Meredith Sue Willis
and Phyllis Ehrenfeld.
essays have appeared in The New York Times, New York Newsday
, and other papers. He is currently writing a biography of Algernon Black, the activist and Ethical Culture leader.
is the leader of the Ethical Culture Society of Bergen County, New Jersey and Visiting Professor of Religion at Columbia University. He has written for The New York Times,
The Bergen Record and numerous magazines of opinion.
has received the Arnold Gingrich Award in prose for the most highly evaluated fellowship from the New Jersey State Council for the Arts. She has been Editor of the American Anorexia Bulima Association for ten years. Several of her plays have been presented as staged readings in the Bergen County area.
, a native Nebraskan who has lived on the East Coast for more than 20 yars, is an editor for The Record
newspaper, Hackensack, N.J. She is a member of the Ethical Culture Society of Bergen County.
is co-author of Nabokov's Blues: The Scientific Odyssey of a Literary Genius
(Zoland Books 1999) and a well-known authority on butterflies. He lives in New York and works in association with the Florida State Collection of Arthropods.
Meredith Sue Willis
, a member of the Essex Ethical Society, is the author of ten books, including a novel, Trespassers (Hamilton Stone Editions 1997) about the anti-war student strikes at Columbia University. Trespassers is the third in a trilogy of novels about coming of age in the nineteen sixties including Higher Ground and Only Great Changes. Other novels include In the Mountains of America and children's book Marco's Monster
(ages 9-12). She is also the author of Blazing Pencils - A Guide to Writing Fiction and Essays-With Writing Notebook and Personal Fiction Writing: A Guide to Writing from Real Life for Teachers, Students, and Writers.
Robert Michael Pyle's Chasing Monarchs
by Kurt Jonhson 1999
Everyone loves Monarch butterflies or, at the very least, knows what they look like or something about them. Thus, everyone should love a good book about Monarchs, and, this one certainly fills the bill. The author, Dr. Robert Michael Pyle ("Bob" to thousands of lepidopterists and conservationists) is both a renowned nature writer (Burroughs Medal for Wintergreen, 1986) and a highly trained and capable scientist (PhD, Yale University). He has also been, for decades, a leader in conservation causes.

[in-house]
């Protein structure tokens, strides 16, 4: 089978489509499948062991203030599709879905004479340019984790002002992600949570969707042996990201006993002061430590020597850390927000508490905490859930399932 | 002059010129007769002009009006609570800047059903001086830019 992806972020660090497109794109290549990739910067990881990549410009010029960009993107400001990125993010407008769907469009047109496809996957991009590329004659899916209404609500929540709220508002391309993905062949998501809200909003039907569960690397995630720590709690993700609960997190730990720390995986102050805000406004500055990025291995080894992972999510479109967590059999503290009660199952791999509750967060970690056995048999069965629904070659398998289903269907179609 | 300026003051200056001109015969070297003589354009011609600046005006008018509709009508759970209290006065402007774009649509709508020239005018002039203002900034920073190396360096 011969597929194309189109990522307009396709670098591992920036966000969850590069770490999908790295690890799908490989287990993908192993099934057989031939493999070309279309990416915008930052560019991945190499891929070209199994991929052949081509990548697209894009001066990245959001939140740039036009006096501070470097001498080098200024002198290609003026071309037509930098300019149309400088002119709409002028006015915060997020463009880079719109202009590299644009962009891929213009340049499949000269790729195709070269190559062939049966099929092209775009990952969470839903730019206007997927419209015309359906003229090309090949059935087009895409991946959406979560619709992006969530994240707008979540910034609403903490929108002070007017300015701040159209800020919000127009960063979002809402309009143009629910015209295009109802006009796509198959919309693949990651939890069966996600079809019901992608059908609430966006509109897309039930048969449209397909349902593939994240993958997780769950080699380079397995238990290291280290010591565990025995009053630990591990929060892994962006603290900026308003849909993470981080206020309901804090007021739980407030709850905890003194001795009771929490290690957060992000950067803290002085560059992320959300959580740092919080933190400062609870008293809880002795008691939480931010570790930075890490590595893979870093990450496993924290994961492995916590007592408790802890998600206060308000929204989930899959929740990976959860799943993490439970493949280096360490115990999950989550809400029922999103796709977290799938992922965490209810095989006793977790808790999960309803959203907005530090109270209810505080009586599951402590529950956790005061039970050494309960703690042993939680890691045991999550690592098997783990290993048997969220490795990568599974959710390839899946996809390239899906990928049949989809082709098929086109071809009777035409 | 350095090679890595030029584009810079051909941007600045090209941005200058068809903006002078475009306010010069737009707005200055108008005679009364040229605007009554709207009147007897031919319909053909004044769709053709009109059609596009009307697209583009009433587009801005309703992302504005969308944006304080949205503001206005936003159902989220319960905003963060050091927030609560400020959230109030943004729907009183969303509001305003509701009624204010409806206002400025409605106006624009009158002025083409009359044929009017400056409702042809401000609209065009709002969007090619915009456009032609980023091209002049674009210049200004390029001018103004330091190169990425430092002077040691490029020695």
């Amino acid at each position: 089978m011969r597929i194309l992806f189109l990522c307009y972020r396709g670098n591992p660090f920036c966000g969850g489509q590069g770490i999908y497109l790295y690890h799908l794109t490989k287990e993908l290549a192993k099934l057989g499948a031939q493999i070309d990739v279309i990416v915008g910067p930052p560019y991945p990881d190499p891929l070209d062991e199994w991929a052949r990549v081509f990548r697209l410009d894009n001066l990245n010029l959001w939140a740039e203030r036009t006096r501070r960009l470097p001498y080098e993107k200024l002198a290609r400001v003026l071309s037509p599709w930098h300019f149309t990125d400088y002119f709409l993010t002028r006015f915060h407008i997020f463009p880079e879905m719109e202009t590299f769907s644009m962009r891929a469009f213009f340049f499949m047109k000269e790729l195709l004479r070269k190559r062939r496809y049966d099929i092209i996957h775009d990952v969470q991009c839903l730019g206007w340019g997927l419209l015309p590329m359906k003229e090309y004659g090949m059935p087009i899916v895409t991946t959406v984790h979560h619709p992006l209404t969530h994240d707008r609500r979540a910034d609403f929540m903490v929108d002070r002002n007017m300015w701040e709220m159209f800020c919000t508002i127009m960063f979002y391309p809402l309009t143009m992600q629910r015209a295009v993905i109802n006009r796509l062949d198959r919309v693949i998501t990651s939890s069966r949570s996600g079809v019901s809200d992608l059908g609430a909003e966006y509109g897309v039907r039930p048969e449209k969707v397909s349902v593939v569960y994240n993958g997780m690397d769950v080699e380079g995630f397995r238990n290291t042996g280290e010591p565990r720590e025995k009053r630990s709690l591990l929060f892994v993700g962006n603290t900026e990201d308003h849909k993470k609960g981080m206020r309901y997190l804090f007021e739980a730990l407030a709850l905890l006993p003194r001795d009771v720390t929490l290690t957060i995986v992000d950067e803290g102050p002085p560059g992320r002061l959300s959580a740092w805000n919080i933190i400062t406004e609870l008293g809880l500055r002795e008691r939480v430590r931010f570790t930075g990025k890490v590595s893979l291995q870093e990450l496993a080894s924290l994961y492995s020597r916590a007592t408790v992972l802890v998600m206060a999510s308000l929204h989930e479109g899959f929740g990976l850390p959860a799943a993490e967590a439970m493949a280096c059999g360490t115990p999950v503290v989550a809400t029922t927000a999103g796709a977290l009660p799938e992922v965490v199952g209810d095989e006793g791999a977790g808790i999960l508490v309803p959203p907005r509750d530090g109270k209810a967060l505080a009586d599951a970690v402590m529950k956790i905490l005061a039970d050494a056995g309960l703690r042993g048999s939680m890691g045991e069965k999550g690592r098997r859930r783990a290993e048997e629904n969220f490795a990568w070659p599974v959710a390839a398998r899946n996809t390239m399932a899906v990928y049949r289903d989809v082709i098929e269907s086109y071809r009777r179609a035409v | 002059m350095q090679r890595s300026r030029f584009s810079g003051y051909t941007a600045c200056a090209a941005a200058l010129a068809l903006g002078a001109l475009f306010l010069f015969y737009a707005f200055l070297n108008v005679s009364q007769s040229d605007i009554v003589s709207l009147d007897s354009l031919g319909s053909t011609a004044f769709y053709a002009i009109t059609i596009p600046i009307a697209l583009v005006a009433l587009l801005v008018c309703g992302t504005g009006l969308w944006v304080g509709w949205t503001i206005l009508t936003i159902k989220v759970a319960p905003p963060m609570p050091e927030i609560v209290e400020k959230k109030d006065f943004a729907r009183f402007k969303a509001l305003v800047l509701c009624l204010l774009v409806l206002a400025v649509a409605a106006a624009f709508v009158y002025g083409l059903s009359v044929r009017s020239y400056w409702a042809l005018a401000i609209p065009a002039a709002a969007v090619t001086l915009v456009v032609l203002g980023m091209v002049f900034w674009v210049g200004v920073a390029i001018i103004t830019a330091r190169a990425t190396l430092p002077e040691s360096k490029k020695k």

Alfred Maund's The Big Boxcar by Meredith Sue Willis 1999
The University of Illinois Press is doing a great service to readers with ethical and social concerns by reissuing a series of American radical novels of the mid-twentieth century. The Big Boxcar by Alfred Maund, originally published in 1957, is the ninth in the series. Maund, a Southern white man, has written three novels. This was his first, but at the time of writing, he was already an experienced labor journalist and editor as well as an active supporter of the Montgomery (Alabama) bus boycott and the Cuban Revolution.
Richard Rorty's Achieving Our Country by Marc Bernstein 1998
Who but Richard Rorty could examine the last hundred years of the American left in 140 pages? The eminent philosopher's new book, Achieving Our Country, is so packed with ideas (and so clearly written) that no thoughtful citizen should miss it.
Julie Schor's The Overspent American by Theresa Forsman 1998
How does buying a BMW, a Rolex, or a golf club membership affect your life and others' lives? You might say the car is safe transportation, the watch is a reliable timepiece -- one you've wanted since graduate school and that you've earned with all those late nights at the office. You might see the golf club membership as necessary for someone in your line of work, where deals are done on Saturdays at the 19th hole. Few of us come right out and admit, even to ourselves, that what we're buying is status. And few of us have calculated the true price of such status symbols.
Ann Jones' Women Who Kill by Phyllis Ehrenfeld 1996
jones | kill | women |
"Lizzie Borden took an axe, and gave her father forty whacks. Then she took another one, and gave her mother forty-one." Would the public forgive? Perhaps, but it helped if you were a lady. The most famous murderess in American history was found innocent in a court of law, in spite of both motive and evidence. Jones' detailed analysis of each of the cases she presents is as intriguing as a summary of a whodunit.
Roger Shattuck's Forbidden Knowledge by Marc Bernstein 1996
Scientific knowledge, humanists believe, liberates us from superstition, quackery and meddling theology. A call to restrain intellectual curiosity assails humanist ideals.
George Eliot's Felix Holt: The Radical by Meredith Sue Willis 1995
Young Harold Transome returns to England from the colonies with a self-made fortune, then scandalizes his district by running for Parliament as a Radical. In this elaborately plotted and entertaining novel first published in 1866, George Eliot contrasts the opportunism of Transome with the true radicalism of Felix Holt, who fights a lonely battle to educate the working class.
Michael Chitwood's The Weave Room by Meredith Sue Willis 1988
The recent growth of poetry readings, performance art, and poetry slam competitions points up the fact that even today the common reader needs poetry. Poetry--like all literary art but even more intensely-- is about deep connections and multi-layered insight.